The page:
25 Attendance and Child Welfare
Baltimore City May 28, 2013

26 Priorities in Child Welfare
Child Welfare is responsible for the well being of children in foster care and for the prevention of abuse and neglect. Success is dependant on partnerships with organizations that are already in children’s lives – such as the public school system. Attendance is a powerful data point for well-being and prevention. Simple data sharing techniques help both social services and schools better care for vulnerable children. Priorities in Child Welfare

27 Well-being: Attendance for children in foster care
The school district provides the attendance rate of every child in foster care last month. Social Services ensures a case worker intervenes with any child who’s attendance rate is below 85% Attendance rate of children ages 3 to 12 in foster care in Baltimore City for the past two years: 95% Well-being: Attendance for children in foster care

28 Well-being: School stability for children in foster care
Upon request, the schools release the information on a child’s Emergency Contact Card. Social Services asks those named on the card to be the foster care placement for the child. Reduces trauma for children coming into foster care by placing them in a home with someone they already know, and Helps ensure that coming into foster care does not mean you also change schools. In Baltimore City = ~25% of placements. Well-being: School stability for children in foster care

29 Prevention: Attendance of young children in Baltimore
Chronic absence in young children is a early warning sign of stress at home. Schools provide data on children in Pre-k who are chronically absent from school. Social Services visits and intervenes with prevention services. Month over month comparison shows young children do not re-appear in data after DSS Intervention Prevention: Attendance of young children in Baltimore

30 Early Elementary Performance and Attendance in Baltimore City Schools Pre-Kindergarten and Kindergarten

31 Early Grades CA in Baltimore City
Pre-K 26.5% 27.4% 19.5% 21.6% 21.7% K 22.9% 22.5% 17.8% 19.4% 20.6% Grade 1 21.0% 15.6% 16.4% 18.7% Grade 2 17.9% 18.2% 13.6% 14.5% 15.2% Grade 3 17.6% 16.1% 12.2% 12.8% 14.4% Controlled for prior ability MMSR, ada, CA, gender, being overage K,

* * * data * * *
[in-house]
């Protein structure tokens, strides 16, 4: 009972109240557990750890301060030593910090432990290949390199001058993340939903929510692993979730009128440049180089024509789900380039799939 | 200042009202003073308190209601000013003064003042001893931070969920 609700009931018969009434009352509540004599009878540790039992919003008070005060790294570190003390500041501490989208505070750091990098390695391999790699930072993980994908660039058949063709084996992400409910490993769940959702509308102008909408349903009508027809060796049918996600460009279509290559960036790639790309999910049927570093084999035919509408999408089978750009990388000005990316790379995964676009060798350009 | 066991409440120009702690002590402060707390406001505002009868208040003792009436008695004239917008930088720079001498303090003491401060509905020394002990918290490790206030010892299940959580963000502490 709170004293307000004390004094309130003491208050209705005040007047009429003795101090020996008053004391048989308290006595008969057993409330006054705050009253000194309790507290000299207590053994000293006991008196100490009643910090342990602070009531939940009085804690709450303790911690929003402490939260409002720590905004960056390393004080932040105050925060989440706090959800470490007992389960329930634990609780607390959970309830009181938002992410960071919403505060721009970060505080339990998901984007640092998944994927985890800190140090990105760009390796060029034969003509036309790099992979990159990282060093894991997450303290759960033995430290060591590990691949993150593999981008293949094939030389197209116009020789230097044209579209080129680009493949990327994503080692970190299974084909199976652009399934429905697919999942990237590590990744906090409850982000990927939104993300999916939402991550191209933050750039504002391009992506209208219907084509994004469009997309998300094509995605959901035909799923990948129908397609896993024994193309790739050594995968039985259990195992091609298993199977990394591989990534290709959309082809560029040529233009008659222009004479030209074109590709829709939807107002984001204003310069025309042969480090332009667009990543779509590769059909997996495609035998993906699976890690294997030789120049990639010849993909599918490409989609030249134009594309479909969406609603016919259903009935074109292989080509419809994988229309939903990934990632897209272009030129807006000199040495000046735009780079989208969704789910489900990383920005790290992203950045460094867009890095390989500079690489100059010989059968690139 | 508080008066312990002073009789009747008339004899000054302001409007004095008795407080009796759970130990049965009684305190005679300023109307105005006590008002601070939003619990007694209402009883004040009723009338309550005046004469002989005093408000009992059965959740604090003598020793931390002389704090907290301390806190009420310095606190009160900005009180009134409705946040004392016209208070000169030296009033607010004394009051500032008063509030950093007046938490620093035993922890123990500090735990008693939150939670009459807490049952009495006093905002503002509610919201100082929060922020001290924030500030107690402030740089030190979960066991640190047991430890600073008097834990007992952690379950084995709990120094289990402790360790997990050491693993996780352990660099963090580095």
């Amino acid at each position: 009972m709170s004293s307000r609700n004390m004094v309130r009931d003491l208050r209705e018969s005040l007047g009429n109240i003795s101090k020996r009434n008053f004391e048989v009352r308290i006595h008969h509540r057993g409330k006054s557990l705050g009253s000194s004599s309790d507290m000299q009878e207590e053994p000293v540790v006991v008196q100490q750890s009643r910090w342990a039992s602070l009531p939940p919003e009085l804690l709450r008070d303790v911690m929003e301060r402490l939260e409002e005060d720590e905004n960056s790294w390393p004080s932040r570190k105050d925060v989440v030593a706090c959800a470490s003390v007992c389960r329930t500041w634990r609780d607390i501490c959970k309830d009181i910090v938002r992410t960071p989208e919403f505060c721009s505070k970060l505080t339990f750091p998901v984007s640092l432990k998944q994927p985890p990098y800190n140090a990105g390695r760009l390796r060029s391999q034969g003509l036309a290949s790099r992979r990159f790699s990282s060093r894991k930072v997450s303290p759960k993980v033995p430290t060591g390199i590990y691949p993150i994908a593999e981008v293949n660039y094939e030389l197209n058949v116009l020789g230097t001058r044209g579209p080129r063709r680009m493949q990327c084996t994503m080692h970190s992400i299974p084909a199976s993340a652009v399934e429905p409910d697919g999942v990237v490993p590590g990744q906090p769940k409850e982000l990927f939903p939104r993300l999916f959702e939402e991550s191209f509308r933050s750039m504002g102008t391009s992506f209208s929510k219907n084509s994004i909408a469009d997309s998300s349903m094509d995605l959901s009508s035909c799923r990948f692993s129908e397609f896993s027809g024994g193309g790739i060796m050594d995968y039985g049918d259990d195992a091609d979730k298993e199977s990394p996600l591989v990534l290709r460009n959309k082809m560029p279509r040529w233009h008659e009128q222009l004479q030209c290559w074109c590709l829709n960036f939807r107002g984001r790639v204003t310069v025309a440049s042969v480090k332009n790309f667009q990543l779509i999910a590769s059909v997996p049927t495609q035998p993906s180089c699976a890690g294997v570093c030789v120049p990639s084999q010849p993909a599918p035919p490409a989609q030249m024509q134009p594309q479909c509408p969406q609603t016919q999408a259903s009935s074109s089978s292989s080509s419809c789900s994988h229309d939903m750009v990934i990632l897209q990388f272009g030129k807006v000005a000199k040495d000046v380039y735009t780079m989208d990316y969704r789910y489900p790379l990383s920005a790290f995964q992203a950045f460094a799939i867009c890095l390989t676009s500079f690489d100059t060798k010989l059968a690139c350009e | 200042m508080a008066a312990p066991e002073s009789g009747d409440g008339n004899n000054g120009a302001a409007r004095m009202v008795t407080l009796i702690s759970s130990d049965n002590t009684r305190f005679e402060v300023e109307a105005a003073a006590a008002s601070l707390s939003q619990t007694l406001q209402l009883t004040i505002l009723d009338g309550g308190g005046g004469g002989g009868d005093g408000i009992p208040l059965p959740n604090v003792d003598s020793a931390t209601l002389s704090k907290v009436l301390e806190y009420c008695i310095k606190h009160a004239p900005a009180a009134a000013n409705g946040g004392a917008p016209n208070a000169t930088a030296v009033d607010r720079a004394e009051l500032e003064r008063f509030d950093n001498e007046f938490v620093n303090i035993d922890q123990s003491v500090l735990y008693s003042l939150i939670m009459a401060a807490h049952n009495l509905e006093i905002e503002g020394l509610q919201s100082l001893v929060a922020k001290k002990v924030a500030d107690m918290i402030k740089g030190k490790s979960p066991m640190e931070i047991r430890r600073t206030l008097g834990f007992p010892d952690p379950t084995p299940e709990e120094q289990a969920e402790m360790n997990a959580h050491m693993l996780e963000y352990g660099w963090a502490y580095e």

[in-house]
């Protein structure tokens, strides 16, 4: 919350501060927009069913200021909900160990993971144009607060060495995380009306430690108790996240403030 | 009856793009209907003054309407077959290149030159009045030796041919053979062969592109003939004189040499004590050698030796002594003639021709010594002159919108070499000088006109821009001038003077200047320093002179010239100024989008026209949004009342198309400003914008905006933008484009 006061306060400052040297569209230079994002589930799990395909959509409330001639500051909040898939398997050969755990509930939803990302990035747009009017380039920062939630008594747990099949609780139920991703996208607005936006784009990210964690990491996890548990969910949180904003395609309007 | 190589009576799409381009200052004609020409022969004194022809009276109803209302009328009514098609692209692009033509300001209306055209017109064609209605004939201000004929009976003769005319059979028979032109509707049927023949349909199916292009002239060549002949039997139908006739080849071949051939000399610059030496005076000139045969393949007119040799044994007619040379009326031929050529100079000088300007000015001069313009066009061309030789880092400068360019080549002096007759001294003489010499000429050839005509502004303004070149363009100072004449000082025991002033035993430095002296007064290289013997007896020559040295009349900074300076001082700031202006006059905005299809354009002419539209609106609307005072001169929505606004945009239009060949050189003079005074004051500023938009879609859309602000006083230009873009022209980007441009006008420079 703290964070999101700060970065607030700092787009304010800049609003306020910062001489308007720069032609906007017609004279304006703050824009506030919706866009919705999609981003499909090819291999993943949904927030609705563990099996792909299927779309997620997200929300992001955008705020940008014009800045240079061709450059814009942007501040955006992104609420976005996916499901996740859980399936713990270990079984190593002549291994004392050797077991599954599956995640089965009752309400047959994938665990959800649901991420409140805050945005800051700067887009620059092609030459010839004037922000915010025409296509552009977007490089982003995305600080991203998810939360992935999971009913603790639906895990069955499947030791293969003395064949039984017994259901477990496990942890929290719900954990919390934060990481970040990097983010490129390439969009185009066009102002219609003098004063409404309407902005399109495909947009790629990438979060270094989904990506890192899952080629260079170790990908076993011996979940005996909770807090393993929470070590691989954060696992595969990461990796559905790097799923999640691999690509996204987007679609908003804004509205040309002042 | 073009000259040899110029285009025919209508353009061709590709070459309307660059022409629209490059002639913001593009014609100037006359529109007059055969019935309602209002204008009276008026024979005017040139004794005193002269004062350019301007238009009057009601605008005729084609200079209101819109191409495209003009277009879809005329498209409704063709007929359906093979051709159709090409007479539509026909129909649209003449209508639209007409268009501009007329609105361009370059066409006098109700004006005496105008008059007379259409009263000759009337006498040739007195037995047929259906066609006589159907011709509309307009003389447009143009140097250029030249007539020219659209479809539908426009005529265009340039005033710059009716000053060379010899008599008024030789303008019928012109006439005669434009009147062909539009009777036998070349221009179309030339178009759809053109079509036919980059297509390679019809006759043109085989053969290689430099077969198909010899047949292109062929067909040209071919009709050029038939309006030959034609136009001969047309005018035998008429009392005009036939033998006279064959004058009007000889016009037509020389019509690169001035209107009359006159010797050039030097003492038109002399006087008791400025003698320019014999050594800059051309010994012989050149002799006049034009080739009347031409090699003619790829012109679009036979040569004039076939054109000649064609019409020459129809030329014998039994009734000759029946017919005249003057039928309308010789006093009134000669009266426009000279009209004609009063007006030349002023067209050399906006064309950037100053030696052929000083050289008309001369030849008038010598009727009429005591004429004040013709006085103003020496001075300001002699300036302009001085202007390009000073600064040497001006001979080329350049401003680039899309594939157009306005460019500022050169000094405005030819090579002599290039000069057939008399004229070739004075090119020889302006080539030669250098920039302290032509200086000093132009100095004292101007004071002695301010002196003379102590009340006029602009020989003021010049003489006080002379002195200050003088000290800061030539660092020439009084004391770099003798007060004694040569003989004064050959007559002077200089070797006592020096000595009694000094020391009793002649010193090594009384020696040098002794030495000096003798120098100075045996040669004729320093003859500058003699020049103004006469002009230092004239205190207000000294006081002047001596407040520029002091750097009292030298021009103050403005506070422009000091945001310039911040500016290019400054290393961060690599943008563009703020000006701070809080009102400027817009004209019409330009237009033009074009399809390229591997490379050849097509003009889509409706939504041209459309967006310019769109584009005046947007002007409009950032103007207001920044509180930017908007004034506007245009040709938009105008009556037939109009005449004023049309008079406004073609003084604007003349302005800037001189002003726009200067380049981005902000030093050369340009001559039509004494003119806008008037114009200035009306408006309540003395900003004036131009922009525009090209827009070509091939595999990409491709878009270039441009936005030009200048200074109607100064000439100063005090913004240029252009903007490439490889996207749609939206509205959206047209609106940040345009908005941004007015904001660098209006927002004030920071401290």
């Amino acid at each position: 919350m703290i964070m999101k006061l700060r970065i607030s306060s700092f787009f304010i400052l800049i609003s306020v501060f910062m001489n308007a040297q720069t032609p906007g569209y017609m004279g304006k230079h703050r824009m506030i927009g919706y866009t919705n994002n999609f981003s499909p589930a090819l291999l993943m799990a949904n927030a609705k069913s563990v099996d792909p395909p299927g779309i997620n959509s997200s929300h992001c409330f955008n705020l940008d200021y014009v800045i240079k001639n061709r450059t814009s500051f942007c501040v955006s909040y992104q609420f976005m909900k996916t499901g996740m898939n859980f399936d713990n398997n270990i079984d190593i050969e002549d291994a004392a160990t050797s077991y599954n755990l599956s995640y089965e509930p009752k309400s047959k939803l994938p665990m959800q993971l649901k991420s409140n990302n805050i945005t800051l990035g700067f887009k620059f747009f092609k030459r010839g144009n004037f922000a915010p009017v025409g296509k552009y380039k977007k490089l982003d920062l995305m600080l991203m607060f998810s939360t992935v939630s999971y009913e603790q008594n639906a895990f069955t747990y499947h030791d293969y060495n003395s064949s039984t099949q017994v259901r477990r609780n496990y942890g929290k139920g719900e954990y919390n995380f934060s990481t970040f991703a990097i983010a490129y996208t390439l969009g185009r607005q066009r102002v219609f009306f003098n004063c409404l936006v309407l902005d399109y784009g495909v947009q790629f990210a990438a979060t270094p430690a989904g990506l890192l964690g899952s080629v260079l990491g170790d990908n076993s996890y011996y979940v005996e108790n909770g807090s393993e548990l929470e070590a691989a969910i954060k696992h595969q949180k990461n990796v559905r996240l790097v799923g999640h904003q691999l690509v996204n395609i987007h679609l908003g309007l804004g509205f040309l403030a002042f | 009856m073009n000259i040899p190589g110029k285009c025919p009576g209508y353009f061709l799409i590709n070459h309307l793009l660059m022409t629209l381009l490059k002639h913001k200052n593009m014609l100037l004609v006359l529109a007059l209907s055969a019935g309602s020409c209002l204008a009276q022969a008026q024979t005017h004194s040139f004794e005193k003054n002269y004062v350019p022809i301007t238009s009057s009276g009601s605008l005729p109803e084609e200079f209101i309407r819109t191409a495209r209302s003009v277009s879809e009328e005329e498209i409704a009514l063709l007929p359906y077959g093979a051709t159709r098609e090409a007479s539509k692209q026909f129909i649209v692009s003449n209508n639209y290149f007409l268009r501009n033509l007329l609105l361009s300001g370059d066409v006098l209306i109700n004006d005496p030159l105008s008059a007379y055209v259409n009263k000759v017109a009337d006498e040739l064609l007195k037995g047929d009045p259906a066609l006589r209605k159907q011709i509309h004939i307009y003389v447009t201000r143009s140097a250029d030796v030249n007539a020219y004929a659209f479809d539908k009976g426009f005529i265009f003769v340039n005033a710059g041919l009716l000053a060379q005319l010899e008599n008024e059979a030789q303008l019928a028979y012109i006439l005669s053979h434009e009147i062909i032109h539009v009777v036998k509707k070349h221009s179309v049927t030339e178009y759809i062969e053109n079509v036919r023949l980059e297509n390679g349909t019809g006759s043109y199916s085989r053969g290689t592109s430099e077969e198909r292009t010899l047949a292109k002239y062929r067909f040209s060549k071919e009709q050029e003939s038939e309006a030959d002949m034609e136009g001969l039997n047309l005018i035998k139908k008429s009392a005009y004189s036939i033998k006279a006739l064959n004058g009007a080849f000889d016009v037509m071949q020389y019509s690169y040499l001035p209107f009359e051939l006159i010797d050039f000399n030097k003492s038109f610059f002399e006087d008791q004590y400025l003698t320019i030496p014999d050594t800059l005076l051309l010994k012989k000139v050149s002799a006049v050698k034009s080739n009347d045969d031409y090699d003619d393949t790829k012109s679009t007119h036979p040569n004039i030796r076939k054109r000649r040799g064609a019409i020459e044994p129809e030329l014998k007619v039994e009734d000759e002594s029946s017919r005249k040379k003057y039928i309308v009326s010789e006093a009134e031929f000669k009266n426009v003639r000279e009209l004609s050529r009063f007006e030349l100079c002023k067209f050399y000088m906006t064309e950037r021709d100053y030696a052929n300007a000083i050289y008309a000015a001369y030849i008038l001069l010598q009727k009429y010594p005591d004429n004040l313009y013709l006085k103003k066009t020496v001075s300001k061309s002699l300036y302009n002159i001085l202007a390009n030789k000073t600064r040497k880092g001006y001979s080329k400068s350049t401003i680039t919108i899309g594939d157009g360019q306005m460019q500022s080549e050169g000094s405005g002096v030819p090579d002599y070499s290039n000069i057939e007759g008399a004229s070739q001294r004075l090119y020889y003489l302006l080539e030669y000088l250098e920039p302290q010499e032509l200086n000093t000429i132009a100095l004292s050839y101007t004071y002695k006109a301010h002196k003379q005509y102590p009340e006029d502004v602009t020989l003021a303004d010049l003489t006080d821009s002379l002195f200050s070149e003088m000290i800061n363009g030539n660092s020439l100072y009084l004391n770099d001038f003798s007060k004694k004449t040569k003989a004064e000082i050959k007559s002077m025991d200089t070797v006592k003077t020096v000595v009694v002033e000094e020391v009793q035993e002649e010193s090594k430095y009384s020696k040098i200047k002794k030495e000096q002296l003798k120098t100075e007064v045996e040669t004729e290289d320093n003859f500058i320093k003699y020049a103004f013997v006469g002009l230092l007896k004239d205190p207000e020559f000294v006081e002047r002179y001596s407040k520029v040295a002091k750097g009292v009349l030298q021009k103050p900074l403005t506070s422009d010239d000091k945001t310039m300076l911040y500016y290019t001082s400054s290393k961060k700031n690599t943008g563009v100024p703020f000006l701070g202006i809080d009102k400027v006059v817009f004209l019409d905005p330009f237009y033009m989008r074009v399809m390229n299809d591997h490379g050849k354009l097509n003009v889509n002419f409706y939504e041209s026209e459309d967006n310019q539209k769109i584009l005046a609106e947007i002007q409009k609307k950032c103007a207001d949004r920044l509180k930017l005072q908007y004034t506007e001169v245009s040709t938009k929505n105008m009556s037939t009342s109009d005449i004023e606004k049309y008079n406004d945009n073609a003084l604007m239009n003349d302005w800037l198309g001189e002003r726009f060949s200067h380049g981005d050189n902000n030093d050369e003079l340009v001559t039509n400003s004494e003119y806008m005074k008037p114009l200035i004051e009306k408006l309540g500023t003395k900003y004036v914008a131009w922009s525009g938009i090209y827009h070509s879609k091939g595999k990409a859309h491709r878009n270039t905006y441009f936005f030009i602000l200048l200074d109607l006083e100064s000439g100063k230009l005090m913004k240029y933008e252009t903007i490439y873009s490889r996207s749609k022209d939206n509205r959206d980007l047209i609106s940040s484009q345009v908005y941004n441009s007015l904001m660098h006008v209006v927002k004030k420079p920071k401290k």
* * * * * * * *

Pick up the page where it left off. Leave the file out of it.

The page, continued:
32 Repeating Patterns of Chronic Absence
Percent CA in PreK ( ) Percent CA in K ( ) Should we add PreK and K??

33 CA in PreK & K and Attendance
Significant predictor of ADA and CA in later grades Two to 3 times more likely to be retained before they reached third grade Being CA in PreK only has a smaller negative impact compared with CA in K Regression Models

34 CA in PreK K and Achievement
Lower achievement scores in reading and math in G1 and G2, and lower math in G3 Performance improved as students’ attendance improved CA in PreK and K were more often identified to receive special education services in later grades

35 Implications Patterns of low attendance established in PreK and K linger Lower attendance leads to lower performance, and higher rates of retention, and identification for Spec Ed services

36 Baltimore City Public Schools Efforts to Improve Early Grades Attendance
Partnership between Offices of Student Support and Safety, Engagement and Early Learning to develop cross cutting strategies Early Grades Attendance Initiative Parent Organizing Pilot Project Training for prekindergarten and kindergarten teachers Increased communication with parents about the importance of attendance in prekindergarten and kindergarten, connecting attendance with student learning

37 Attendance Messaging in Baltimore City
Every Day Counts… A Baltimore City Public Schools Attendance Messaging Campaign Messages developed by students for students The Mayor’s attendance competition